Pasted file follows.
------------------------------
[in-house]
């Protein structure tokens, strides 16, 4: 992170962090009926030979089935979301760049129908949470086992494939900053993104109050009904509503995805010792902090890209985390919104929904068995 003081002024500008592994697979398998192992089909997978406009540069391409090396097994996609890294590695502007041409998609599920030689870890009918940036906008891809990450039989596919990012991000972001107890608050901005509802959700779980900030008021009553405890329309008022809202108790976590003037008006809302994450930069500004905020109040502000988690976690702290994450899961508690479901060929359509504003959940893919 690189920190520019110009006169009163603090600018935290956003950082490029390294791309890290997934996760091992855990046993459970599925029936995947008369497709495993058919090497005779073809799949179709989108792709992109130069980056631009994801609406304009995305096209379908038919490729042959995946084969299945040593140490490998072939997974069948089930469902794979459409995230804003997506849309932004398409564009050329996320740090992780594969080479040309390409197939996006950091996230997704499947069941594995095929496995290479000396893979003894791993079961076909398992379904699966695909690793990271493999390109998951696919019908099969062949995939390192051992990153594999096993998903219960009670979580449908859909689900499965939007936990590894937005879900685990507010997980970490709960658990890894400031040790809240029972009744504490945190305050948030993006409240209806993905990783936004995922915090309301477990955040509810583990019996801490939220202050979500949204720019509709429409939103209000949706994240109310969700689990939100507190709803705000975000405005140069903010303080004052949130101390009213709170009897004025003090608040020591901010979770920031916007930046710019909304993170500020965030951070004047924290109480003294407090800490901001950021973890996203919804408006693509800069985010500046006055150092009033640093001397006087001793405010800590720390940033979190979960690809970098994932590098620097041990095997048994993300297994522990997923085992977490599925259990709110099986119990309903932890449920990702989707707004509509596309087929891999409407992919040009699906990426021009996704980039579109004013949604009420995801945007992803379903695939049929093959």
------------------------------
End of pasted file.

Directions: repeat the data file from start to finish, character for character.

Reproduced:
[in-house]
């Protein structure tokens, strides 16, 4: 992170962090009926030979089935979301760049129908949470086992494939900053993104109050009904509503995805010792902090890209985390919104929904068995 003081002024500008592994697979398998192992089909997978406009540069391409090396097994996609890294590695502007041409998609599920030689870890009918940036906008891809990450039989596919990012991000972001107890608050901005509802959700779980900030008021009553405890329309008022809202108790976590003037008006809302994450930069500004905020109040502000988690976690702290994450899961508690479901060929359509504003959940893919 690189920190520019110009006169009163603090600018935290956003950082490029390294791309890290997934996760091992855990046993459970599925029936995947008369497709495993058919090497005779073809799949179709989108792709992109130069980056631009994801609406304009995305096209379908038919490729042959995946084969299945040593140490490998072939997974069948089930469902794979459409995230804003997506849309932004398409564009050329996320740090992780594969080479040309390409197939996006950091996230997704499947069941594995095929496995290479000396893979003894791993079961076909398992379904699966695909690793990271493999390109998951696919019908099969062949995939390192051992990153594999096993998903219960009670979580449908859909689900499965939007936990590894937005879900685990507010997980970490709960658990890894400031040790809240029972009744504490945190305050948030993006409240209806993905990783936004995922915090309301477990955040509810583990019996801490939220202050979500949204720019509709429409939103209000949706994240109310969700689990939100507190709803705000975000405005140069903010303080004052949130101390009213709170009897004025003090608040020591901010979770920031916007930046710019909304993170500020965030951070004047924290109480003294407090800490901001950021973890996203919804408006693509800069985010500046006055150092009033640093001397006087001793405010800590720390940033979190979960690809970098994932590098620097041990095997048994993300297994522990997923085992977490599925259990709110099986119990309903932890449920990702989707707004509509596309087929891999409407992919040009699906990426021009996704980039579109004013949604009420995801945007992803379903695939049929093959």